Federal report’s findings may help save Berkeley’s historic post office

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A report submitted to Congress on Thursday may help save the 100-year-old Downtown Berkeley Main post office by highlighting findings of the United States Postal Service’s noncompliance with federal historic preservation laws.

The report, put together by the Advisory Council on Historic Preservation, an independent federal agency, suggests that USPS halt the sales of historic postal facilities until it complies with all 15 of the report’s recommendations, which are intended to remedy the problems illuminated by the report’s findings.

The findings show that USPS does not meet the requirements of section 106 of the National Historic Preservation Act, which requires federal agencies to undergo a review process before they engage in any activity — including a sale — that could affect historic properties.

One recommendation asks USPS to explore partnerships with local governments to “resolve the adverse effects” resulting from the disposal of post offices. Other recommendations include expanding its historic preservation program and considering leasing historic properties instead of selling.

“This is one more step forward in a growing national moment to save our post offices and stop the sale and privatization of a valuable national resource that benefits everyone,” said California State Senator Loni Hancock, D-Oakland, in a press release regarding the report.

In 2012, USPS announced it would be closing the Downtown Berkeley Main post office on Allston Way, which was heavily opposed by Berkeley City Council and general community. The sale of the historic post office, which contains two pieces of Works Progress Administration artwork, was part of the postal service’s nationwide plan to consolidate more than 200 branches over the past few years due to its multimillion-dollar deficit. The closing of several other historic branches across the country, including those in Houston and New York City, have also incited community protests and resistance from local government officials.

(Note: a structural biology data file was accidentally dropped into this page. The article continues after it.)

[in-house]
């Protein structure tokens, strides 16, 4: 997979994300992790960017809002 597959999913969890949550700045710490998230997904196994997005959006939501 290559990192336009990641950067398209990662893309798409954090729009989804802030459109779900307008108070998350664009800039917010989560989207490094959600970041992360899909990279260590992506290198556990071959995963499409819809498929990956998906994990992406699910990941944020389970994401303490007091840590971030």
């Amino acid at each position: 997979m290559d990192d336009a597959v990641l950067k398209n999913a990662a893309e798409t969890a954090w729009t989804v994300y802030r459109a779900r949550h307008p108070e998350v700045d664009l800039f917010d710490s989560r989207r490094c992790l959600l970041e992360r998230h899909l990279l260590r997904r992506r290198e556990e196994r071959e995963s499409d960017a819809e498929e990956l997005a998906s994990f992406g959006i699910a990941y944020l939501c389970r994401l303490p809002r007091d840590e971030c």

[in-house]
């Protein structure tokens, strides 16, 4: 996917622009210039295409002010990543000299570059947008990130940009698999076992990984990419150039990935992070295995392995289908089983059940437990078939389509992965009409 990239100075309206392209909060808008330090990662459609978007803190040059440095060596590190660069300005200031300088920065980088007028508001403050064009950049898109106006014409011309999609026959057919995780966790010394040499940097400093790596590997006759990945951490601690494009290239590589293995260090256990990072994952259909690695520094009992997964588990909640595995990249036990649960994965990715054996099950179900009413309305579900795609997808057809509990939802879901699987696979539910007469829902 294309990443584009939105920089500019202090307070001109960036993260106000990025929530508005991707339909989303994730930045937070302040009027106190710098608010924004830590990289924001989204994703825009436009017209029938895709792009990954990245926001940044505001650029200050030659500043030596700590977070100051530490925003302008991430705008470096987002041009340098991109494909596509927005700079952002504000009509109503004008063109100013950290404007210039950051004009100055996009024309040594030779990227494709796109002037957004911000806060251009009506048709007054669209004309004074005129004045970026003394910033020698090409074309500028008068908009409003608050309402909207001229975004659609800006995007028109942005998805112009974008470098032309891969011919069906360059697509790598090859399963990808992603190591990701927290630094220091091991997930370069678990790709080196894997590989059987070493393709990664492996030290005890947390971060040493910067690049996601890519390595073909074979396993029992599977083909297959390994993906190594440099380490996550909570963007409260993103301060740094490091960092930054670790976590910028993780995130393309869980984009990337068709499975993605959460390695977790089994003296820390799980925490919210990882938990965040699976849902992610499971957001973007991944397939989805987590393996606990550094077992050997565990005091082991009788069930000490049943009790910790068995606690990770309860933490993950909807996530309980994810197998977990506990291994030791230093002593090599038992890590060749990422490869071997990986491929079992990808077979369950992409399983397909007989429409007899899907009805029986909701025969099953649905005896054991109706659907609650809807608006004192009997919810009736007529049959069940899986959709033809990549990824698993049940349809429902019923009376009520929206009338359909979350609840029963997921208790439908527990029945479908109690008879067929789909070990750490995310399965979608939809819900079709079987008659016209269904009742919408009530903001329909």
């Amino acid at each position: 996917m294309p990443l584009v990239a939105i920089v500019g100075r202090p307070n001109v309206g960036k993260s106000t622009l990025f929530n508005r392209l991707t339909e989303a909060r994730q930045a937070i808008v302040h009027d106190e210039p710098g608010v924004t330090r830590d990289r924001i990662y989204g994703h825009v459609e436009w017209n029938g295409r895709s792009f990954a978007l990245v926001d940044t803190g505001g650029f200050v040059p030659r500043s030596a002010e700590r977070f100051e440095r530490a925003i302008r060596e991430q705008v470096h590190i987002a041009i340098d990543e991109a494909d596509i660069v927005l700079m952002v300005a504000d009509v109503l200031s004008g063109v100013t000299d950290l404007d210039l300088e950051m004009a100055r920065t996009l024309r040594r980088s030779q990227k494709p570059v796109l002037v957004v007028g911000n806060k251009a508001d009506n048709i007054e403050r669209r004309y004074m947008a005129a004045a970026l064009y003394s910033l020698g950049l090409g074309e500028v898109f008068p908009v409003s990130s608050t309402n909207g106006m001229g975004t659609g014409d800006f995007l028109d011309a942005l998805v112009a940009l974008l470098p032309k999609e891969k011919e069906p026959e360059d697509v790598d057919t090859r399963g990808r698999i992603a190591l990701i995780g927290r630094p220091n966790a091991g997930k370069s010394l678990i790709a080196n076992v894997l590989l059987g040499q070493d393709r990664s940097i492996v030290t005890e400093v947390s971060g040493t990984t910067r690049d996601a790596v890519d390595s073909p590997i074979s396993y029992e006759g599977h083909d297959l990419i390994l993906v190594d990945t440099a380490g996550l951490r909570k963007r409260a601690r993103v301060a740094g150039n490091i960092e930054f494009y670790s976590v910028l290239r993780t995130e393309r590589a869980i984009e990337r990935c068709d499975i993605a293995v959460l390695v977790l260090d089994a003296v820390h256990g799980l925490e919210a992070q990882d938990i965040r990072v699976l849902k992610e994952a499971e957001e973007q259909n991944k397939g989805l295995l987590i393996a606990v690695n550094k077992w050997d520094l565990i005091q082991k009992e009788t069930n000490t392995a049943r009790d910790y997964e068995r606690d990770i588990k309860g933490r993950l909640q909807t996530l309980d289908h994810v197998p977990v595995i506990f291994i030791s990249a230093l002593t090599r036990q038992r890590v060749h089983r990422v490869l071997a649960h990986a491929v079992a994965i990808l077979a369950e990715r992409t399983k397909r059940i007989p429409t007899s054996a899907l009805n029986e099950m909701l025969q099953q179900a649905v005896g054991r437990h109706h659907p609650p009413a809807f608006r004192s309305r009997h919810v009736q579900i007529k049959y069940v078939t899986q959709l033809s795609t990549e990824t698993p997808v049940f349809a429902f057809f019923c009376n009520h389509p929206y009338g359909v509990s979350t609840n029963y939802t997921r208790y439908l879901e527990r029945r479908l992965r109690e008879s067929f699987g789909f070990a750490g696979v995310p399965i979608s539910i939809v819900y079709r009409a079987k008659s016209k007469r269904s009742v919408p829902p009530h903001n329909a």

Antonio Rossmann, an attorney representing the city on this matter, said the postal service is free to ignore the report, but added that he thinks it would be running a “significant legal and political risk” if it continues with the sale of historic post office locations without abiding by the recommendations.

USPS declined to comment, because the report is still under review.

According to Rossmann, USPS said it has about seven bids right now to buy the Downtown Berkeley post office, but he added that the city has been unable to find out who is interested and for what reasons.

Local groups such as Save the Berkeley Post Office have formed to fight the sale as part of a larger national movement to prevent the sale of historic post offices throughout the United States. In January, Congress urged USPS to halt the sales until the inspector general conducts a complete review of the postal system.

“We let the post office know we object to what they’re doing, and if they proceed, we are prepared to challenge them in court,” Rossmann said. “This report will give the postal service some pause and hopefully cause them to make greater efforts to find a solution.”

Contact Angel Grace Jennings at [email protected] and follow her on Twitter @angeljenningss.

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